Director general of the Estonian Institute of Economic Research said Estonia's digital development had significantly reduced problems caused in the emergency situation. She also said the world had reacted too slowly in assessing the risk of and preparing for COVID-19.
Speaking at a press conference on Monday, director general of the Estonian Institute of Economic Research (EKI) Marje Josing said Estonia's digital development has significantly reduced the problems of entrepreneurship caused by social quarantine and enabled many companies to continue to operate in difficult conditions through teleworking. "The education system has also done well in using digital solutions," she added.
Josing said that countries and companies around the world were late in assessing the risk of and preparing for COVID-19.
"Through global business, transport and tourism, the world's countries are highly interconnected and the rapid growth of dangerous new viruses into a pandemic is easier than ever before," Josing said on Monday.
EKI experts said the situation of the Estonian economy was relatively good until the beginning of March. At that time, the current situation was given 69 points, which is 24 points less than in the previous survey in December. Private consumption was also assessed as positive and the investment situation as good, spokespeople for the Ministry of Economic Affairs and Communications said.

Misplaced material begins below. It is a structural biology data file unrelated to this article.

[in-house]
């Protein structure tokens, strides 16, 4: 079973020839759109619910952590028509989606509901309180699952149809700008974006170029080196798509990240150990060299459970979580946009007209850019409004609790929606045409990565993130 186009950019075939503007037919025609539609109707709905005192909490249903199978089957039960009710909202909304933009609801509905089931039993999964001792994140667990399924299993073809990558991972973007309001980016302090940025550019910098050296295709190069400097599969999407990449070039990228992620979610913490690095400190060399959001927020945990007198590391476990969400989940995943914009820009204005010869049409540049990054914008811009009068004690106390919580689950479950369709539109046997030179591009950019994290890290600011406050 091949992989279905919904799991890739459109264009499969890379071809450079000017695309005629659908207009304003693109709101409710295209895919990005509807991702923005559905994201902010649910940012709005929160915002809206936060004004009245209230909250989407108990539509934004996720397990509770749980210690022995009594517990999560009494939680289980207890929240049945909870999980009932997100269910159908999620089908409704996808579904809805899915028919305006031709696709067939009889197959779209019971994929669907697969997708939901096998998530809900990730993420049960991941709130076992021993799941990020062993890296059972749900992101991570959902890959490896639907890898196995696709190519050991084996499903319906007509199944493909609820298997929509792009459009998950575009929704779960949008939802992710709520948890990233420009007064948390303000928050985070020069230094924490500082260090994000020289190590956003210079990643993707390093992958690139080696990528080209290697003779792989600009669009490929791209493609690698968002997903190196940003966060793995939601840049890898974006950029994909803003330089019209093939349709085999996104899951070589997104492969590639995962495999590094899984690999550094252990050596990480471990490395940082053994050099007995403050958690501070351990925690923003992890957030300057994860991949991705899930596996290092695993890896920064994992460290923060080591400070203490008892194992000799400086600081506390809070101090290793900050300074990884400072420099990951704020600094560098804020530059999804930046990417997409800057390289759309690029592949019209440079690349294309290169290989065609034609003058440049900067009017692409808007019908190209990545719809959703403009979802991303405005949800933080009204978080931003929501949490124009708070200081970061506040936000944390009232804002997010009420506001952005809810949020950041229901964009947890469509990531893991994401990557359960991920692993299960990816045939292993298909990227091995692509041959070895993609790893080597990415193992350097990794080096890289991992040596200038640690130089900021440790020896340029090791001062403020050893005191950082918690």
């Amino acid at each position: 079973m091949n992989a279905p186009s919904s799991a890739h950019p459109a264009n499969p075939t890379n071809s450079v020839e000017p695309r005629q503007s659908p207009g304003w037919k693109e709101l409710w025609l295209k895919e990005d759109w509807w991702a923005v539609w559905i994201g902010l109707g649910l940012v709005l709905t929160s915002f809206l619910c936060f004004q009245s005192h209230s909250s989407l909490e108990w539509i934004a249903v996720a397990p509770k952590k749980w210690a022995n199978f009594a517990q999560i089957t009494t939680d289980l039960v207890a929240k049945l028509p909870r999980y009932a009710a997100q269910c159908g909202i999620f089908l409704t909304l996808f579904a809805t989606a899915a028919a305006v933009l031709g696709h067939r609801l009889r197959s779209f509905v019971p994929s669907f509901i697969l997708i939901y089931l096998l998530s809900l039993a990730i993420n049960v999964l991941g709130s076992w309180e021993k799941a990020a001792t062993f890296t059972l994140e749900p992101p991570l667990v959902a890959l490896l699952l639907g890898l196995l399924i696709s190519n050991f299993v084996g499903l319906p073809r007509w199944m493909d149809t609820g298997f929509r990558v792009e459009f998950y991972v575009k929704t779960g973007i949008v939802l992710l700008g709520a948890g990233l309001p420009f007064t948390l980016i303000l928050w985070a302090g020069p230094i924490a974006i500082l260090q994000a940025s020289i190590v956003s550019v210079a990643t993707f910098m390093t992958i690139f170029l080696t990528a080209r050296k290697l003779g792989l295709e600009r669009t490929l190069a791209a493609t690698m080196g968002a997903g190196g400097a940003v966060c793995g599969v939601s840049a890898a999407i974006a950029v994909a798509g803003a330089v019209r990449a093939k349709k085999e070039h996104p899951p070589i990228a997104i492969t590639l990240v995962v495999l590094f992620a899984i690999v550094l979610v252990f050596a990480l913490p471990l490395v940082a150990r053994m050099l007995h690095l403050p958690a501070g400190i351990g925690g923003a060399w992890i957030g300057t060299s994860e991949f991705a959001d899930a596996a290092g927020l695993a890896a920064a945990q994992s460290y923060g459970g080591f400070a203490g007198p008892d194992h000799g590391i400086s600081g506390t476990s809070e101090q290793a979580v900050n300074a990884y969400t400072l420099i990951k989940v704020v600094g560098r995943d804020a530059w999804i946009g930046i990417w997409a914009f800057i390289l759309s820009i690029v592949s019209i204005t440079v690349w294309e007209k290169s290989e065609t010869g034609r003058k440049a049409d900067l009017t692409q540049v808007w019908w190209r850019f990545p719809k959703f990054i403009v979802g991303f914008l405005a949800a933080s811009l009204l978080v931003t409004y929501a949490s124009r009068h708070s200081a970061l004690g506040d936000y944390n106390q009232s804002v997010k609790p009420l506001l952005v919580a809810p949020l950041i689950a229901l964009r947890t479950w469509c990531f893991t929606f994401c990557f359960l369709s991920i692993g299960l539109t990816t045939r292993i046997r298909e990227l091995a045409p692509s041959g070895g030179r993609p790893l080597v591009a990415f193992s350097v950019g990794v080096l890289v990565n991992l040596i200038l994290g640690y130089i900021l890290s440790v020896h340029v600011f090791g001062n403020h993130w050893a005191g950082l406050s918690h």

However, the experts' forecast for the next six months deteriorated significantly and the aggregate indicator of the economic climate stood at -26.1, which is the worst result in the last 10 years.
The economic confidence index, which reflects business and consumer confidence, in March fell the most in the European Union since 1985, falling from 8.2 points to 94.8 points. The economies of southern European countries were already affected at the beginning of March, and the crisis reached the northern countries with a shift of a few weeks.
Kaupo Reede, head of the department for economic development at the Ministry of Economic Affairs and Communications, said the state has taken several steps to support entrepreneurs in these difficult times, and feedback from entrepreneurs on the design of economic aid packages is also very welcome.
"In the case of the first support package for entrepreneurs, our partners are Enterprise Estonia and Kredex, where the precise conditions of the measures are developed together with those in need and professional associations, so that they meet the needs of companies and offer relief," Reede said.
Kredex's loan guarantee can be used through a company's home bank or a direct loan through Kredex. "It is definitely in our interest that Kredex's measures also help micro- and small enterprises and that advice for all entrepreneurs is available in Estonian, Russian and English," he added.
He noted that since Kredex's crisis measures have just been opened, work on them is continuing and changes in the conditions will probably have to be made.
"We are currently collecting feedback and suggestions from entrepreneurs on an rolling basis, analyzing them and, if necessary, implementing the measures in specified form. As it is not known today how long the crisis will last, we are flexible with economic aid packages to react quickly to the situation," Reede said.
Editor: Helen Wright